Posted by: Sarah at November 25, 2009 06:50 PM (0DENp)

3 Parenting is not easy, but the love is.  And it endures forever. You already love your little daughter, you have hopes and dreams for her. There is no love like mothers and fathers for their children.  I am so glad thankful you are so close to the enjoyment part of your baby. 
We had some thankful news today, my daughter in law had all sorts of scans Monday and the news is good. She is still cancer free.
Happy Thanksgiving to you and all your readers, yes, you lurkers, too!

Posted by: Ruth H at November 25, 2009 08:06 PM (JFseb)

4 cold feet are temporary! 

if you did not question it I would think you were not human

As for the turkey neck and giblets, I cook with butter, onion, mushrooms, and celery, water, sage, and I use it for stuffing.  After the neck simmers in there all day, I clean the turkey neck meat off, and put it in the stuffing, same with innards..

Posted by: awtm at November 25, 2009 08:40 PM (1Wrb8)

5 It is very good of you to be wondering about your abilities, etc. as this is a major adventure on which you are about to embark.  That you realize the gravity of the job now speaks volumes.  Better to know now and plan accordingly then to not take it seriously and wind up in a mess later. 

You are going to be a fine Mom and if in doubt, you have already know you can call yours day or night to ask for advice.  Trust me.  She'd MUCH rather talk about her grandbaby than turkey neck!  LOL

I can't wait to meet your baby girl so I can tell her how lucky she is. 

Posted by: Guard Wife at November 25, 2009 09:06 PM (I6LTM)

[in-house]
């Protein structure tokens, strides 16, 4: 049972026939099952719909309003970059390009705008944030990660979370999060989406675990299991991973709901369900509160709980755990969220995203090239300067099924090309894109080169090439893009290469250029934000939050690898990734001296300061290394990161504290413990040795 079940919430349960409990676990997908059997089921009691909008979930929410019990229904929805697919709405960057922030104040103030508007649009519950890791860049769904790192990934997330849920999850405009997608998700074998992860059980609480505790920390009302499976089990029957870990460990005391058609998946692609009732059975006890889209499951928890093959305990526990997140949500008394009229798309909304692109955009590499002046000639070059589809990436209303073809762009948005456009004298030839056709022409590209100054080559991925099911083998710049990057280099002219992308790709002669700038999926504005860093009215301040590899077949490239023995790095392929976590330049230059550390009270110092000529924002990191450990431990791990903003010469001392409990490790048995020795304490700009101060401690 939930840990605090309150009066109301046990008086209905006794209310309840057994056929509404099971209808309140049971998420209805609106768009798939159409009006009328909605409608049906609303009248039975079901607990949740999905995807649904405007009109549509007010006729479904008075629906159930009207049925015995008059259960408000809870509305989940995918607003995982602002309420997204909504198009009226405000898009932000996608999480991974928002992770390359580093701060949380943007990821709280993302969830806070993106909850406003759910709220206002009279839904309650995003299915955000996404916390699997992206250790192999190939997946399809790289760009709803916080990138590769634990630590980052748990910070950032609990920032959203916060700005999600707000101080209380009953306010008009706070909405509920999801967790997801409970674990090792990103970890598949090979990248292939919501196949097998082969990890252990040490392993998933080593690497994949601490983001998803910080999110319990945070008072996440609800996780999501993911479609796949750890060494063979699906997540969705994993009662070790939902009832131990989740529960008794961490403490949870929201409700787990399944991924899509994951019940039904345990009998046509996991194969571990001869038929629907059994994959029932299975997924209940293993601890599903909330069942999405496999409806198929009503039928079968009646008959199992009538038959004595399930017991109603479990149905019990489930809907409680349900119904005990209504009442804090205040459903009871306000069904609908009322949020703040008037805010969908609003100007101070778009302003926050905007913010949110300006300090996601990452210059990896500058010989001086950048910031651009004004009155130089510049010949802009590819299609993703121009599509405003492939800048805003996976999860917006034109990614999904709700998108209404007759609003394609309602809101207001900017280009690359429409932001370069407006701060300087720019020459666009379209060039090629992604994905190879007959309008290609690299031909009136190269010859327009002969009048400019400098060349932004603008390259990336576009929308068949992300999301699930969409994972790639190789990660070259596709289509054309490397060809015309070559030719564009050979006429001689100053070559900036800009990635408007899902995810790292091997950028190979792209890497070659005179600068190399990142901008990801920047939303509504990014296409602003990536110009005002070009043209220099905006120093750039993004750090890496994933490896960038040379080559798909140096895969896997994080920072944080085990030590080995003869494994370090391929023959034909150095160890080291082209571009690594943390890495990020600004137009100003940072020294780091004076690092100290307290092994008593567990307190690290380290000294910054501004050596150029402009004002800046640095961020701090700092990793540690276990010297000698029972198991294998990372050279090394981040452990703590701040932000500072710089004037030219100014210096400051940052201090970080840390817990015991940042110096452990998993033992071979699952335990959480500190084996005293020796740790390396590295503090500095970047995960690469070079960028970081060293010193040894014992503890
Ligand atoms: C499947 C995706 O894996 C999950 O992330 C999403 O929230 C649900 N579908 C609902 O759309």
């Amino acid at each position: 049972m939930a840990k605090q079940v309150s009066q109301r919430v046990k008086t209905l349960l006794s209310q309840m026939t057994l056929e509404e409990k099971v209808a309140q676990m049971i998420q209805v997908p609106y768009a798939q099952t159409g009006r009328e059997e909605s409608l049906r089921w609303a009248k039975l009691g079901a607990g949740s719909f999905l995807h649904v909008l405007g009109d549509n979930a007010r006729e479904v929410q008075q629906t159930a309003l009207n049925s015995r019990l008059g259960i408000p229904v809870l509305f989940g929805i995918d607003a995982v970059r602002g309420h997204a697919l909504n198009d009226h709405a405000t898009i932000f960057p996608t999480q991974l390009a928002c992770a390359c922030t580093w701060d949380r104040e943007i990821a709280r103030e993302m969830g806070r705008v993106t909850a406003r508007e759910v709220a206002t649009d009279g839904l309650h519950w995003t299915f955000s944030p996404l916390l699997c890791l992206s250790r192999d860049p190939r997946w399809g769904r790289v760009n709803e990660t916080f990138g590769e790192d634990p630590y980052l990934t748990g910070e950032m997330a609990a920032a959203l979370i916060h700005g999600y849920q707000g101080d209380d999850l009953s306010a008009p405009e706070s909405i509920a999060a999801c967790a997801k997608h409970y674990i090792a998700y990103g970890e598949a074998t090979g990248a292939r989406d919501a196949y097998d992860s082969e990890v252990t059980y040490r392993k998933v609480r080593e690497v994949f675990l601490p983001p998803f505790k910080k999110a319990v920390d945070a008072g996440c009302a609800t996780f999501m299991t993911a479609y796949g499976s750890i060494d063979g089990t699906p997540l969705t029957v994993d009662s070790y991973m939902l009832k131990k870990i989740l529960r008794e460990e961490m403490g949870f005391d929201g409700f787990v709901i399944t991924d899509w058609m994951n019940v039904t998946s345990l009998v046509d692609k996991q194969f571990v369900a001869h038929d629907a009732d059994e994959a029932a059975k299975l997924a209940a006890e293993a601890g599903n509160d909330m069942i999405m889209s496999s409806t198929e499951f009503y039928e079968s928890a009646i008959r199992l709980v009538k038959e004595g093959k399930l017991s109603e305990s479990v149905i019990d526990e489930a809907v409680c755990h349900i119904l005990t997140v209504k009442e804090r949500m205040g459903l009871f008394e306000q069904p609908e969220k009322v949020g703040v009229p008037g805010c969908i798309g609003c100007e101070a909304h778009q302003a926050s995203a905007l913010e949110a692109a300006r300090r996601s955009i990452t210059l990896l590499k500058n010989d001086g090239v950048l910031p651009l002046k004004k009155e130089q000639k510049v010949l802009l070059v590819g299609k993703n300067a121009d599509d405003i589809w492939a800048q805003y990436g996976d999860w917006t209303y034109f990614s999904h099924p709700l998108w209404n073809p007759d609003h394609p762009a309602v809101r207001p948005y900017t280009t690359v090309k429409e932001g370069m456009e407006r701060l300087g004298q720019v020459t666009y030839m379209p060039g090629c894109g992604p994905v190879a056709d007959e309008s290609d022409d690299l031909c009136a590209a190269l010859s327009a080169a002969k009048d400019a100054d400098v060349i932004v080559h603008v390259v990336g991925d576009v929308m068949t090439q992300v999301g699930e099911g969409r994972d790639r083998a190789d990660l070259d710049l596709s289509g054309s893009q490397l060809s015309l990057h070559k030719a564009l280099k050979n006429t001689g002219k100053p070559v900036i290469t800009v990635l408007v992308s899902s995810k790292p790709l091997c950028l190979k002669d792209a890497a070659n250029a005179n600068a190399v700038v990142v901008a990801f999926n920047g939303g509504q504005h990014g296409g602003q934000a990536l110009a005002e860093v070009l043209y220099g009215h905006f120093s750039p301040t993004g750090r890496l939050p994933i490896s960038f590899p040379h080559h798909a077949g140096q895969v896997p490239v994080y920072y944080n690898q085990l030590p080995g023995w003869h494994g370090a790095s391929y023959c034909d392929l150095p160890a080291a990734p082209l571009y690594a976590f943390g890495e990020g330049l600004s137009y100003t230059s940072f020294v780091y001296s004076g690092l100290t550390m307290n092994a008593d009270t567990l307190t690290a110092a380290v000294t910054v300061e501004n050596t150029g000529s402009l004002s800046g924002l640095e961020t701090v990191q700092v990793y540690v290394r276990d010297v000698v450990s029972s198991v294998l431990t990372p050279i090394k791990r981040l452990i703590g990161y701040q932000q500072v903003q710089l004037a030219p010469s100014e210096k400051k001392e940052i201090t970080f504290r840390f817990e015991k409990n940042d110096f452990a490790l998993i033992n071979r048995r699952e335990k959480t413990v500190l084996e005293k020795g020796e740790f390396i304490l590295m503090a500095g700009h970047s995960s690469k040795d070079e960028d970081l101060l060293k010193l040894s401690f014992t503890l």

6 Mama's will gladly wake up in the middle of the night to help our children. You learn how to be a parent from your parents. Sounds like you have had excellent teachers.

Posted by: Pamela at November 26, 2009 11:34 AM (KqPQU)

7 Happy Thanksgiving!
And I may have said this before, but you have very wise readers... You will be a wonderful mother - you already are.

Posted by: jck at November 26, 2009 07:11 PM (MUmm4)

8 Ah! That's so sweet! And btw Happy Late Thanksgiving from a friend who also despises Turkey necks!! ... 

Posted by: Darla at November 28, 2009 07:25 PM (XvIN7)

9 btw and as much as I have quite the love/hate relationship with the phrase 'You will be great parent!' about as much as the 'Your husband will be home SOON'and 'I know what you feel!' [when they haven't done the infertility struggle] and my all time favorite 'this year you will get pregnant I KNOW it' [killer ESP abilities .... I just want you to know how excited I am about this whole thing for you! And I am so excited about your baby and this whole new adventure you will be embarking on and undoubtedly do so well! [we will all fail ... but we can all shine as well!] You are fantastic!

Posted by: Darla at November 28, 2009 07:42 PM (XvIN7)